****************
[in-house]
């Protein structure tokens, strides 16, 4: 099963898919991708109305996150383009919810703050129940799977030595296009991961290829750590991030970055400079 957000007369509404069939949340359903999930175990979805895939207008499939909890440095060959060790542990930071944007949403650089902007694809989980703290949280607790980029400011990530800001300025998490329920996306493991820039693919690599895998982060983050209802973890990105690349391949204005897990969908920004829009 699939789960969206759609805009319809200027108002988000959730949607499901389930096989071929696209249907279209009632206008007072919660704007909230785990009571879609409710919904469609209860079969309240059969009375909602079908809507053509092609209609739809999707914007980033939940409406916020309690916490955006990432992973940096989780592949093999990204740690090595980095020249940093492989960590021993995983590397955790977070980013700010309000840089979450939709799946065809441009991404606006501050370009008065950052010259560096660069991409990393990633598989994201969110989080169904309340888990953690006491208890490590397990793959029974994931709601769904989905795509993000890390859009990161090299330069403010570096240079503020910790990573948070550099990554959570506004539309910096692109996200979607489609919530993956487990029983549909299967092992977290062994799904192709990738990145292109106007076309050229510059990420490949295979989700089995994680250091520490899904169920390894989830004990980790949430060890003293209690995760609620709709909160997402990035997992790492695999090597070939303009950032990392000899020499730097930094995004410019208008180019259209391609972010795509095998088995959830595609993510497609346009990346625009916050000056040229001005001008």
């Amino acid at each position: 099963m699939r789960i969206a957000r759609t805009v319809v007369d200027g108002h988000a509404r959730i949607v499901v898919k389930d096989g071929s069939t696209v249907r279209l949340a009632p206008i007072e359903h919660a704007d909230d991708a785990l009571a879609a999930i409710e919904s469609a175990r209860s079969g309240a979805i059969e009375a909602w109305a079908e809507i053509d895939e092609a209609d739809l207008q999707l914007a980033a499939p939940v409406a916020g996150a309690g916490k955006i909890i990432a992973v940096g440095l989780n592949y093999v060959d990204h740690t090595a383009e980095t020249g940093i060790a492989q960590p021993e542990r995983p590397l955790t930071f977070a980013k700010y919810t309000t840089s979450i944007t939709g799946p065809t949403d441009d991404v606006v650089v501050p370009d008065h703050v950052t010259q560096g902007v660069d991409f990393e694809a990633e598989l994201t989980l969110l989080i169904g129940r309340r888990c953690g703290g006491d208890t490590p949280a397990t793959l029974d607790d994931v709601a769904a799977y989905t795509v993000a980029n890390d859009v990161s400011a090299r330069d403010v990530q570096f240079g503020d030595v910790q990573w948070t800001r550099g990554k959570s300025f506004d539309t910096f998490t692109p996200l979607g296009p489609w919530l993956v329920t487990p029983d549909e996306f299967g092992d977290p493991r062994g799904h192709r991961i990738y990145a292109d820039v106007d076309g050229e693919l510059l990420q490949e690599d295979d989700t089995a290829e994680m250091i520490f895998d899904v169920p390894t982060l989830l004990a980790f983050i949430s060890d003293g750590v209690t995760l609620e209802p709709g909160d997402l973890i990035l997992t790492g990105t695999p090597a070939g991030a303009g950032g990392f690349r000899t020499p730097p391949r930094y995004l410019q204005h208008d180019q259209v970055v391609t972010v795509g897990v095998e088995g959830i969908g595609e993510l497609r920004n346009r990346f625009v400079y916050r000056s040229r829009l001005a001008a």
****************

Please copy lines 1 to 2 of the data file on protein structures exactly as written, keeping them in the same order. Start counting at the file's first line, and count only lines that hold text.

[in-house]
């Protein structure tokens, strides 16, 4: 099963898919991708109305996150383009919810703050129940799977030595296009991961290829750590991030970055400079 957000007369509404069939949340359903999930175990979805895939207008499939909890440095060959060790542990930071944007949403650089902007694809989980703290949280607790980029400011990530800001300025998490329920996306493991820039693919690599895998982060983050209802973890990105690349391949204005897990969908920004829009 699939789960969206759609805009319809200027108002988000959730949607499901389930096989071929696209249907279209009632206008007072919660704007909230785990009571879609409710919904469609209860079969309240059969009375909602079908809507053509092609209609739809999707914007980033939940409406916020309690916490955006990432992973940096989780592949093999990204740690090595980095020249940093492989960590021993995983590397955790977070980013700010309000840089979450939709799946065809441009991404606006501050370009008065950052010259560096660069991409990393990633598989994201969110989080169904309340888990953690006491208890490590397990793959029974994931709601769904989905795509993000890390859009990161090299330069403010570096240079503020910790990573948070550099990554959570506004539309910096692109996200979607489609919530993956487990029983549909299967092992977290062994799904192709990738990145292109106007076309050229510059990420490949295979989700089995994680250091520490899904169920390894989830004990980790949430060890003293209690995760609620709709909160997402990035997992790492695999090597070939303009950032990392000899020499730097930094995004410019208008180019259209391609972010795509095998088995959830595609993510497609346009990346625009916050000056040229001005001008």